[Okinawa and Saipan: 1944-1952]. Two volumes. ; pp. containing 268; 315 mounted photographs and three maps. Folio. Original grey cloth binders, manuscript titles on front covers. Light wear and soiling to covers. Contents mounted on leaves of ruled notebook paper. Annotated extensively in a neatly printed hand. Very good. Item #1982
These exceptionally well-documented photo albums detail the efforts of the 806th Aviation Engineer Battalion to construct and support airfields for B-29 bombers on Saipan and Okinawa to aid in the massive 20th Air Force campaign to bombard the Japanese homeland. The 806th was activated in Puerto Rico in 1942, and by July 31, 1944, the group had reached Saipan to begin the backbreaking work of creating runways out of coral. The compiler includes photos showing the storage areas; hospital tents dubbed "Dengue Hill" where they treated Dengue fever patients; the American Red Cross tents; medical officers; and images of the 2nd Marine Division Red Beach Cemetery along the beach road. Each image is neatly captioned, sometimes humorously, and identified with the number of the negative where applicable. The author of these albums seems to have been a tidy and meticulous compiler, and he appears in several of the photos.
Working conditions were brutal in the heat, with disease a significant concern and the coral destroying machinery. As a result, the 806th became incredibly inventive, including the building of a wind-powered washing machine connected to a large windmill; salvaging drums of Japanese high octane gas to mix with Bunker Coal road oil to create fuel for their trucks; building supply and motor pool sheds with walls made from burlap sacks and army truck tarps for roofs; and constantly scrounging for scrap lumber, which the author of these albums notes was "a pet racket with me, 500 board feet comprised a load." They also harvested scrap metal from downed airplanes and a Japanese locomotive. On October 12, 1944, the first B-29 landed on the newly-constructed landing strip, followed by hundreds more, with photos documenting their return from bombing runs on Tokyo; close-up photos of pinup art on the nose of the bomber "Fools Paradise" which had a record at the time of thirty-four bombing runs; as well as images of Hellcat fighter planes and the B-29 bomb dump a quarter of a mile from the author's office. The photos also depict Garapan after being destroyed during the battle for Saipan and its rebuilding; the ice house constructed to supply ice to the U.S. forces on the island; building an officer's club; and U.S.O. performers staging a show in distinctly primitive conditions.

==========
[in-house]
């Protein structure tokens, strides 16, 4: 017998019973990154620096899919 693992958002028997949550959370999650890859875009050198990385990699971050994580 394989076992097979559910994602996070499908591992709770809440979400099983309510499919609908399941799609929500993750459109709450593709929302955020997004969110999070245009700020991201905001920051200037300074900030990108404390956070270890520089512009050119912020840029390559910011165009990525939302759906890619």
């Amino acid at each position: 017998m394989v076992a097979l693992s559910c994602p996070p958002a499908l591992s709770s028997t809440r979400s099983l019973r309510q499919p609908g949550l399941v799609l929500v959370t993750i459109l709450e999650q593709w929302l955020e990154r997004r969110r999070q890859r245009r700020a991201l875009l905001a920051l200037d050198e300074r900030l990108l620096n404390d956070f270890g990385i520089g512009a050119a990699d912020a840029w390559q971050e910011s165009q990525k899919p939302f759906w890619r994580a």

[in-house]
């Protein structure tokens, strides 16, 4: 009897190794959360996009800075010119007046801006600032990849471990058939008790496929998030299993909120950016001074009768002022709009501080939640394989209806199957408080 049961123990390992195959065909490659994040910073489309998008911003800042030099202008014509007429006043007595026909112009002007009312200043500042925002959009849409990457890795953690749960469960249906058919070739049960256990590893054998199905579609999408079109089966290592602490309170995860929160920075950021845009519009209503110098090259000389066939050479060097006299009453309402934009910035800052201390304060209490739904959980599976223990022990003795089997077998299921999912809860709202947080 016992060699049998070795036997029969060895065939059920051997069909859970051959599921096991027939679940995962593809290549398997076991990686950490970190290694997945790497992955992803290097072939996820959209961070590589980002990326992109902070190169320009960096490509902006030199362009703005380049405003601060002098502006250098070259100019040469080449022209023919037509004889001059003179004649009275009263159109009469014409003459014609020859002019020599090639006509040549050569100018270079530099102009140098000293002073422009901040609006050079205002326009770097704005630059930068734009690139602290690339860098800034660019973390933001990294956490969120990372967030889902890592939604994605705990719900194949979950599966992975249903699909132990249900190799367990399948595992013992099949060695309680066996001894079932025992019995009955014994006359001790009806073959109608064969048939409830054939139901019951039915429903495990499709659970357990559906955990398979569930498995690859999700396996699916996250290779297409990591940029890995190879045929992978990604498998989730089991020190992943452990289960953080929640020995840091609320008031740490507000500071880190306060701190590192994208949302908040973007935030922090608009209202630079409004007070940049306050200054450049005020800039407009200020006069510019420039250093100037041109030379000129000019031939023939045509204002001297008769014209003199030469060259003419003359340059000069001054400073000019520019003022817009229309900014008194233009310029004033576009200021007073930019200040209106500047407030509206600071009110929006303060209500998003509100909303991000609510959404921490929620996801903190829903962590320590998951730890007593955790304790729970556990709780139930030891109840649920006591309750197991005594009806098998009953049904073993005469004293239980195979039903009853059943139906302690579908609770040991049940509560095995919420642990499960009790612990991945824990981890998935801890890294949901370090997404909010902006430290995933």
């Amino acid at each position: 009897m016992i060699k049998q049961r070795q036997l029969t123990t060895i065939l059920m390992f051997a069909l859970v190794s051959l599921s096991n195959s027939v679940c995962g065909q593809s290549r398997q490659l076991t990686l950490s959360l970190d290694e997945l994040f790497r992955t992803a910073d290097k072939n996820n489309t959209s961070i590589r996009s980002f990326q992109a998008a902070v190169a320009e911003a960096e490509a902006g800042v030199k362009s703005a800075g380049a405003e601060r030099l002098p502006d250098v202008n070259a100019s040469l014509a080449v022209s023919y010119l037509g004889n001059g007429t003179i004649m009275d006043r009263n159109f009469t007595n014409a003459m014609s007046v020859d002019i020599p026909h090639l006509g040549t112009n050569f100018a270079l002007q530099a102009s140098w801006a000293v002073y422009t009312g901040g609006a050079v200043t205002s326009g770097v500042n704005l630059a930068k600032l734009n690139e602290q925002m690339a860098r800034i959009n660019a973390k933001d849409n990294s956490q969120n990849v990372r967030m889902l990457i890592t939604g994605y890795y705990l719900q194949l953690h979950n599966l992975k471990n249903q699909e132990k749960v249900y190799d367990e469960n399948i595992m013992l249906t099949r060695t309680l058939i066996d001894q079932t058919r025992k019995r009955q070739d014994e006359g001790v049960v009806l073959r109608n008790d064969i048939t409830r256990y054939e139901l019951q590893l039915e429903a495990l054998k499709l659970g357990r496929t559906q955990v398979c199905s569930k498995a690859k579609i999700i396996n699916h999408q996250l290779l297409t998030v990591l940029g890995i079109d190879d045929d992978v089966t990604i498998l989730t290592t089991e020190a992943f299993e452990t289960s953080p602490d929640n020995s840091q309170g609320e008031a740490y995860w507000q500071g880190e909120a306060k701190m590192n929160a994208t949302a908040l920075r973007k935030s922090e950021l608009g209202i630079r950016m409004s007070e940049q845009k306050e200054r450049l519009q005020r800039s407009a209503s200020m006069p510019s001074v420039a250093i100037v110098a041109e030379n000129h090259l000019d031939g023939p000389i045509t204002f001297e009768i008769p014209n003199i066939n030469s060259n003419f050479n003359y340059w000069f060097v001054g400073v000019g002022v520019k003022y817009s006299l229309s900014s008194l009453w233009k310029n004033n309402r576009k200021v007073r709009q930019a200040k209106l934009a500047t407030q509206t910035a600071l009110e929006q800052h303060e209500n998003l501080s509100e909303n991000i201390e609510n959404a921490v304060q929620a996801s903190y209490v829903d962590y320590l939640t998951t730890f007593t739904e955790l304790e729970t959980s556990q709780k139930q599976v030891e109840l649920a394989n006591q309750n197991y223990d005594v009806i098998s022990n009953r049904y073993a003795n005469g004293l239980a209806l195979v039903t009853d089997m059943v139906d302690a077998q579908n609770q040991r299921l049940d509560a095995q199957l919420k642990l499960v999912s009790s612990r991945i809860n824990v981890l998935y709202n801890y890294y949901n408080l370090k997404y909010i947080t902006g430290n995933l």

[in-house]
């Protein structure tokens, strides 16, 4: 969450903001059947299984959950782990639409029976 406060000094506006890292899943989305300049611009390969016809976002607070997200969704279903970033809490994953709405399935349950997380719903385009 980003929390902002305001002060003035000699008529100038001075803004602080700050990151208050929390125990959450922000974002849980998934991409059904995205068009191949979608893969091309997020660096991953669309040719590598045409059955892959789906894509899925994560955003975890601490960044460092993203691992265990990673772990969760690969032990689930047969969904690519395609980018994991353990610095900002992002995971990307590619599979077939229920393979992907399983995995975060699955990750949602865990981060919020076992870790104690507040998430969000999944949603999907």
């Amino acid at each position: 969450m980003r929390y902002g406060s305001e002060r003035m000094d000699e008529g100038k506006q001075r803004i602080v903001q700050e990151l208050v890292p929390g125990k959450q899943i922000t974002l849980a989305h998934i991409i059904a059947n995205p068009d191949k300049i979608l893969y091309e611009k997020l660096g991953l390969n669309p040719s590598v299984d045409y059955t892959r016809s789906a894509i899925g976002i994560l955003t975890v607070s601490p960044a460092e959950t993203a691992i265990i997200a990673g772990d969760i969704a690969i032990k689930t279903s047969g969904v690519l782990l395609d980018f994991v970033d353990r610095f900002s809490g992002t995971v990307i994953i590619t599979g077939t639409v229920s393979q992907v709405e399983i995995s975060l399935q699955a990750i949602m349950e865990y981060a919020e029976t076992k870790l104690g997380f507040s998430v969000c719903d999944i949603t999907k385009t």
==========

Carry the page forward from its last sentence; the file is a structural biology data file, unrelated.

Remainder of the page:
The second volume records the 806th's time on Okinawa, where they were dispatched in June of 1945 along with twenty-five other Aviation Engineer Battalions. Their job was to begin building airfields for the B-29 superfortress across Okinawa as an advance base for an increasingly active bombing campaign leading up to an invasion of Japan. The battle for Okinawa had already stretched from April 1, and would continue for two more months after the 806th began working to construct facilities and airfields. The album opens with photos of the destroyed city of Naha, including the Judo Palace, which barely survived the battles, and the lone surviving generating station of the Naha Power & Light Company. There are also photographs of the 806th Battalion supply offices, power plant, vehicles, and other structures. This album focuses heavily on surviving Okinawa natives and culture, as well as detailing changes wrought by the engineers. Such changes include images of trees, carefully pruned for decades, being removed to make way for the construction of the Futema Air Strips, and a control tower erected by the 806th. Additionally, he includes images of temples; Japanese citizens planting rice and terracing fields; the battle-damaged Shuri Castle where caves and bunkers were dug into the hillside beneath; the historic graves of western soldiers who traveled to Japan with Commodore Perry; and even a photograph of a Japanese casualty six months after the battle for Okinawa. The compiler notes that Japanese and native Okinawan women vastly outnumbered the surviving men on the island. The album closes with several photos of a U.S.O. troupe featuring Charlie Ruggles and Mary Brian, who entertained the 806th troops in September 1945. The 806th would remain on Okinawa another seven months after the surrender of Japan in August 1945.
Despite close reading and careful research, we are unable to pin down the name of the compiler of these albums. He, however, has provided extensive documentation including names, locations, and other specifics for his fellow soldiers in the 806th. An altogether wonderful archive of images documenting this tumultuous and important period in the Pacific Theatre at the end of World War II.